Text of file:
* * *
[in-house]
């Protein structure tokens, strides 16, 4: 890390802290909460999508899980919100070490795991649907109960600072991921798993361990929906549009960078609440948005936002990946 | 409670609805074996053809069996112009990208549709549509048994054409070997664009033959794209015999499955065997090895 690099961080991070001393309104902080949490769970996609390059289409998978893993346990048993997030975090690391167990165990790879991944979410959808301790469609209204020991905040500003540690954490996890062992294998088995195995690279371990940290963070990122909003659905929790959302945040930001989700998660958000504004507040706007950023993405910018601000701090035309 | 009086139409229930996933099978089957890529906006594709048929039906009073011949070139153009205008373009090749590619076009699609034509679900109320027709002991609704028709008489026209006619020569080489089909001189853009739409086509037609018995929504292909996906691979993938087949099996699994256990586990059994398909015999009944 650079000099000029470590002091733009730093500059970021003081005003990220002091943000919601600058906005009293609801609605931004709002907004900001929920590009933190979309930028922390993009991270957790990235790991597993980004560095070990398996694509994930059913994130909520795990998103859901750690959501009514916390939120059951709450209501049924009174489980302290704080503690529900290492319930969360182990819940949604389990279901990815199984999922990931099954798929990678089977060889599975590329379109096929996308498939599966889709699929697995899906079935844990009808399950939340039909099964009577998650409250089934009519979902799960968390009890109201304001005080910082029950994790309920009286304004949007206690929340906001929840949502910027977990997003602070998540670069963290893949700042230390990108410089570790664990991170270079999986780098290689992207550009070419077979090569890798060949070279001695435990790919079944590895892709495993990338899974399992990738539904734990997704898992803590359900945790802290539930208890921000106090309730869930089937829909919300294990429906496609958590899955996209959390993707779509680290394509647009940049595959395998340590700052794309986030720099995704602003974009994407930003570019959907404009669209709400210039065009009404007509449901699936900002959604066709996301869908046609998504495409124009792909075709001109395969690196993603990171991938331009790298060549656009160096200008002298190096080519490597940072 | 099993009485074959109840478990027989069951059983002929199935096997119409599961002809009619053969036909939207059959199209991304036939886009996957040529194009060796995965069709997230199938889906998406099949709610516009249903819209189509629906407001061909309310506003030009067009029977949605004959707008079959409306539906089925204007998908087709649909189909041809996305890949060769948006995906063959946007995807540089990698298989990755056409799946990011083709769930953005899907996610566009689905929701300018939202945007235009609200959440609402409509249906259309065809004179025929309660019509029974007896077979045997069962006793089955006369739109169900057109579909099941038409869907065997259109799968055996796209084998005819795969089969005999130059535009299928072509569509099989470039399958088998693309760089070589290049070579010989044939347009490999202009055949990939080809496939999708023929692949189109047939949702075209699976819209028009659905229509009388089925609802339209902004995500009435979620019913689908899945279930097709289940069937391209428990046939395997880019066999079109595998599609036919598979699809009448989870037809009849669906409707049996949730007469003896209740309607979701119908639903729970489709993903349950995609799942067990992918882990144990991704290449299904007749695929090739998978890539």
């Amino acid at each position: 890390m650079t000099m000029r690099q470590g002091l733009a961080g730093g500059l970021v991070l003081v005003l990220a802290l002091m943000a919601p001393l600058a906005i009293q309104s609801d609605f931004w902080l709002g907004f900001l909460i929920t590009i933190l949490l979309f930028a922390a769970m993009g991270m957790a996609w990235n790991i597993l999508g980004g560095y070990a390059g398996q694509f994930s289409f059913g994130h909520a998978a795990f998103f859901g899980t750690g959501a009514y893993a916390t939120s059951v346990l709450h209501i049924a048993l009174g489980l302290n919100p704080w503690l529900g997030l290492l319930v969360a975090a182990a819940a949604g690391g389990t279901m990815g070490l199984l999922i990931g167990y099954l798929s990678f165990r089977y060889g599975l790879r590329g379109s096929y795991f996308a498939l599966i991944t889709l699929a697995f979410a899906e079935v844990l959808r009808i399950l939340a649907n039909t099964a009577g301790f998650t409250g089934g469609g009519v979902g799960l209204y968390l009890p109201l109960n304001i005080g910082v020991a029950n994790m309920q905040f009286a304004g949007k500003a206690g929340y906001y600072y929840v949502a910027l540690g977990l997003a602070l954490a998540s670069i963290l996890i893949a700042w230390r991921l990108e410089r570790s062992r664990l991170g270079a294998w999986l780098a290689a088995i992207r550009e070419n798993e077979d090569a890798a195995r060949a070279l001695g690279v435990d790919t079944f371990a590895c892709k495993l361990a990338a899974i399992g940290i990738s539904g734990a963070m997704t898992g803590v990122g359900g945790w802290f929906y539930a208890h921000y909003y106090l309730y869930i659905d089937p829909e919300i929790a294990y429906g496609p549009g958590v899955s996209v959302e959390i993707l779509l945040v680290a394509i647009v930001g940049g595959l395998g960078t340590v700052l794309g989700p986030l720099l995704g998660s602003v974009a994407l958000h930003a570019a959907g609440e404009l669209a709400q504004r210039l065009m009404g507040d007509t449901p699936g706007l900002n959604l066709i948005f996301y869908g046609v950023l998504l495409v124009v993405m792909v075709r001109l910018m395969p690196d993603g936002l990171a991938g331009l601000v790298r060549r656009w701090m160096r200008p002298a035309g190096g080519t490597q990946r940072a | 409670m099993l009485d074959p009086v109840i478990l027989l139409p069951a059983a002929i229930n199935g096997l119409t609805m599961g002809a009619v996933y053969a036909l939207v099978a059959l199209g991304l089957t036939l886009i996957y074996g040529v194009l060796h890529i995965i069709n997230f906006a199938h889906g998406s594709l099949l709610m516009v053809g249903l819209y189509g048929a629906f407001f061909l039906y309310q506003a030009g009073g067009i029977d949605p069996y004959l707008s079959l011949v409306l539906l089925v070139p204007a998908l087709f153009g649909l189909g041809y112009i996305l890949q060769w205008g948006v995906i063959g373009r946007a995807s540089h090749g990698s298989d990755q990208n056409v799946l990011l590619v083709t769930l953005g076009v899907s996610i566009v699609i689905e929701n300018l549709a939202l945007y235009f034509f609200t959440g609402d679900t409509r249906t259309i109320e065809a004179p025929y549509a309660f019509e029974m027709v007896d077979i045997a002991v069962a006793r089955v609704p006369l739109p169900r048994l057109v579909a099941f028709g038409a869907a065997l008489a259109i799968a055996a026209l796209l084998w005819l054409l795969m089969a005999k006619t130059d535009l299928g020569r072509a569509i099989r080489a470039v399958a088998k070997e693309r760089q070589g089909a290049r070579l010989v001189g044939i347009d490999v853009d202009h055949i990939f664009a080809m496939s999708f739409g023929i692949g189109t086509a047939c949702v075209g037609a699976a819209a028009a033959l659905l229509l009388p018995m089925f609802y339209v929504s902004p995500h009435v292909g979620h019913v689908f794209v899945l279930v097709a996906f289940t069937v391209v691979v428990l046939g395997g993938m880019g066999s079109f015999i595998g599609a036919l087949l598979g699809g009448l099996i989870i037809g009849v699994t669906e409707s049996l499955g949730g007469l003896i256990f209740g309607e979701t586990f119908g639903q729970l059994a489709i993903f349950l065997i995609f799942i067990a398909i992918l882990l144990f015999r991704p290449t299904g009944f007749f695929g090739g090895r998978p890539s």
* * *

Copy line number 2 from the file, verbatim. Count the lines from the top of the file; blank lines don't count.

């Protein structure tokens, strides 16, 4: 890390802290909460999508899980919100070490795991649907109960600072991921798993361990929906549009960078609440948005936002990946 | 409670609805074996053809069996112009990208549709549509048994054409070997664009033959794209015999499955065997090895 690099961080991070001393309104902080949490769970996609390059289409998978893993346990048993997030975090690391167990165990790879991944979410959808301790469609209204020991905040500003540690954490996890062992294998088995195995690279371990940290963070990122909003659905929790959302945040930001989700998660958000504004507040706007950023993405910018601000701090035309 | 009086139409229930996933099978089957890529906006594709048929039906009073011949070139153009205008373009090749590619076009699609034509679900109320027709002991609704028709008489026209006619020569080489089909001189853009739409086509037609018995929504292909996906691979993938087949099996699994256990586990059994398909015999009944 650079000099000029470590002091733009730093500059970021003081005003990220002091943000919601600058906005009293609801609605931004709002907004900001929920590009933190979309930028922390993009991270957790990235790991597993980004560095070990398996694509994930059913994130909520795990998103859901750690959501009514916390939120059951709450209501049924009174489980302290704080503690529900290492319930969360182990819940949604389990279901990815199984999922990931099954798929990678089977060889599975590329379109096929996308498939599966889709699929697995899906079935844990009808399950939340039909099964009577998650409250089934009519979902799960968390009890109201304001005080910082029950994790309920009286304004949007206690929340906001929840949502910027977990997003602070998540670069963290893949700042230390990108410089570790664990991170270079999986780098290689992207550009070419077979090569890798060949070279001695435990790919079944590895892709495993990338899974399992990738539904734990997704898992803590359900945790802290539930208890921000106090309730869930089937829909919300294990429906496609958590899955996209959390993707779509680290394509647009940049595959395998340590700052794309986030720099995704602003974009994407930003570019959907404009669209709400210039065009009404007509449901699936900002959604066709996301869908046609998504495409124009792909075709001109395969690196993603990171991938331009790298060549656009160096200008002298190096080519490597940072 | 099993009485074959109840478990027989069951059983002929199935096997119409599961002809009619053969036909939207059959199209991304036939886009996957040529194009060796995965069709997230199938889906998406099949709610516009249903819209189509629906407001061909309310506003030009067009029977949605004959707008079959409306539906089925204007998908087709649909189909041809996305890949060769948006995906063959946007995807540089990698298989990755056409799946990011083709769930953005899907996610566009689905929701300018939202945007235009609200959440609402409509249906259309065809004179025929309660019509029974007896077979045997069962006793089955006369739109169900057109579909099941038409869907065997259109799968055996796209084998005819795969089969005999130059535009299928072509569509099989470039399958088998693309760089070589290049070579010989044939347009490999202009055949990939080809496939999708023929692949189109047939949702075209699976819209028009659905229509009388089925609802339209902004995500009435979620019913689908899945279930097709289940069937391209428990046939395997880019066999079109595998599609036919598979699809009448989870037809009849669906409707049996949730007469003896209740309607979701119908639903729970489709993903349950995609799942067990992918882990144990991704290449299904007749695929090739998978890539």